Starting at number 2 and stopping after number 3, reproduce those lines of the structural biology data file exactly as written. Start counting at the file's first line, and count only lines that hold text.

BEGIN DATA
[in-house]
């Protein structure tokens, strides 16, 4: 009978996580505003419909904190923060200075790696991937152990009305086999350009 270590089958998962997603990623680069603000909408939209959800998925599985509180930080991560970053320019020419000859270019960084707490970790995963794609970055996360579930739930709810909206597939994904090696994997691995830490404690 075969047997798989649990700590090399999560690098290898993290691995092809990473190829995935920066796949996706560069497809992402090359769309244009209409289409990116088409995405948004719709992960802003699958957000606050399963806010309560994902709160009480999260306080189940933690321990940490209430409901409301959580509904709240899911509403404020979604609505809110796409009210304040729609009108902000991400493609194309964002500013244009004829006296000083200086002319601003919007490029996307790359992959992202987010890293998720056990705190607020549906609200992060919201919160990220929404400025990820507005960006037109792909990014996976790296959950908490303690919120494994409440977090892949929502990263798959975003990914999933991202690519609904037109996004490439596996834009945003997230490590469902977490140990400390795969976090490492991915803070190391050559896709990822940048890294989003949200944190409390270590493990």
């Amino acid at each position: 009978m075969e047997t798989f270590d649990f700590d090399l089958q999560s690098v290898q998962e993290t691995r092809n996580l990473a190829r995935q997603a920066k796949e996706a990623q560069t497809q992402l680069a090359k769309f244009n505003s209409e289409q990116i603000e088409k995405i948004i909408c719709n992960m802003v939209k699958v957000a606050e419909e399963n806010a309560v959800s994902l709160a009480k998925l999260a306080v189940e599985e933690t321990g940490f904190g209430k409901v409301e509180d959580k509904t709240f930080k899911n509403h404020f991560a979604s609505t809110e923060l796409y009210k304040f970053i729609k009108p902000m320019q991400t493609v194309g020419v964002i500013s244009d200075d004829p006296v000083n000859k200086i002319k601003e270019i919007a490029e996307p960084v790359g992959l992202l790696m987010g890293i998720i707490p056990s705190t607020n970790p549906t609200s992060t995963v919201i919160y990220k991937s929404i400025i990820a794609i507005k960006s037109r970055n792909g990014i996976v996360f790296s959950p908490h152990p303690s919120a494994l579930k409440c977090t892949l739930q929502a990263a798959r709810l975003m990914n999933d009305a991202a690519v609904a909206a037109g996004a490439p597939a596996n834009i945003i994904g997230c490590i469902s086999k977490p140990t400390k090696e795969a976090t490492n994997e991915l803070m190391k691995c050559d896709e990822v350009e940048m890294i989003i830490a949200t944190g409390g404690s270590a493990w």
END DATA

């Protein structure tokens, strides 16, 4: 009978996580505003419909904190923060200075790696991937152990009305086999350009 270590089958998962997603990623680069603000909408939209959800998925599985509180930080991560970053320019020419000859270019960084707490970790995963794609970055996360579930739930709810909206597939994904090696994997691995830490404690 075969047997798989649990700590090399999560690098290898993290691995092809990473190829995935920066796949996706560069497809992402090359769309244009209409289409990116088409995405948004719709992960802003699958957000606050399963806010309560994902709160009480999260306080189940933690321990940490209430409901409301959580509904709240899911509403404020979604609505809110796409009210304040729609009108902000991400493609194309964002500013244009004829006296000083200086002319601003919007490029996307790359992959992202987010890293998720056990705190607020549906609200992060919201919160990220929404400025990820507005960006037109792909990014996976790296959950908490303690919120494994409440977090892949929502990263798959975003990914999933991202690519609904037109996004490439596996834009945003997230490590469902977490140990400390795969976090490492991915803070190391050559896709990822940048890294989003949200944190409390270590493990």
């Amino acid at each position: 009978m075969e047997t798989f270590d649990f700590d090399l089958q999560s690098v290898q998962e993290t691995r092809n996580l990473a190829r995935q997603a920066k796949e996706a990623q560069t497809q992402l680069a090359k769309f244009n505003s209409e289409q990116i603000e088409k995405i948004i909408c719709n992960m802003v939209k699958v957000a606050e419909e399963n806010a309560v959800s994902l709160a009480k998925l999260a306080v189940e599985e933690t321990g940490f904190g209430k409901v409301e509180d959580k509904t709240f930080k899911n509403h404020f991560a979604s609505t809110e923060l796409y009210k304040f970053i729609k009108p902000m320019q991400t493609v194309g020419v964002i500013s244009d200075d004829p006296v000083n000859k200086i002319k601003e270019i919007a490029e996307p960084v790359g992959l992202l790696m987010g890293i998720i707490p056990s705190t607020n970790p549906t609200s992060t995963v919201i919160y990220k991937s929404i400025i990820a794609i507005k960006s037109r970055n792909g990014i996976v996360f790296s959950p908490h152990p303690s919120a494994l579930k409440c977090t892949l739930q929502a990263a798959r709810l975003m990914n999933d009305a991202a690519v609904a909206a037109g996004a490439p597939a596996n834009i945003i994904g997230c490590i469902s086999k977490p140990t400390k090696e795969a976090t490492n994997e991915l803070m190391k691995c050559d896709e990822v350009e940048m890294i989003i830490a949200t944190g409390g404690s270590a493990w």